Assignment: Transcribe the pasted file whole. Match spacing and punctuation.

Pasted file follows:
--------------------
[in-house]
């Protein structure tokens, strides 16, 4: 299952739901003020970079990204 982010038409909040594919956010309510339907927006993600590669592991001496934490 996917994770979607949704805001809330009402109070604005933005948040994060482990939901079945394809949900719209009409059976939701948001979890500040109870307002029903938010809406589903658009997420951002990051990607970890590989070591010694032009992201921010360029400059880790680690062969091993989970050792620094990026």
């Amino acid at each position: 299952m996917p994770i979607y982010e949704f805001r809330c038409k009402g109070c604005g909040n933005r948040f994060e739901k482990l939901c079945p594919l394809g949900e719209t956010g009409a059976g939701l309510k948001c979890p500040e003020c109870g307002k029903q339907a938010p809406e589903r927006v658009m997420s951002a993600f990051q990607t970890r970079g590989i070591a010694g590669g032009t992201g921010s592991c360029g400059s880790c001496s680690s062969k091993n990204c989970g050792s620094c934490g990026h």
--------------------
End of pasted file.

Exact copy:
[in-house]
């Protein structure tokens, strides 16, 4: 299952739901003020970079990204 982010038409909040594919956010309510339907927006993600590669592991001496934490 996917994770979607949704805001809330009402109070604005933005948040994060482990939901079945394809949900719209009409059976939701948001979890500040109870307002029903938010809406589903658009997420951002990051990607970890590989070591010694032009992201921010360029400059880790680690062969091993989970050792620094990026």
């Amino acid at each position: 299952m996917p994770i979607y982010e949704f805001r809330c038409k009402g109070c604005g909040n933005r948040f994060e739901k482990l939901c079945p594919l394809g949900e719209t956010g009409a059976g939701l309510k948001c979890p500040e003020c109870g307002k029903q339907a938010p809406e589903r927006v658009m997420s951002a993600f990051q990607t970890r970079g590989i070591a010694g590669g032009t992201g921010s592991c360029g400059s880790c001496s680690s062969k091993n990204c989970g050792s620094c934490g990026h």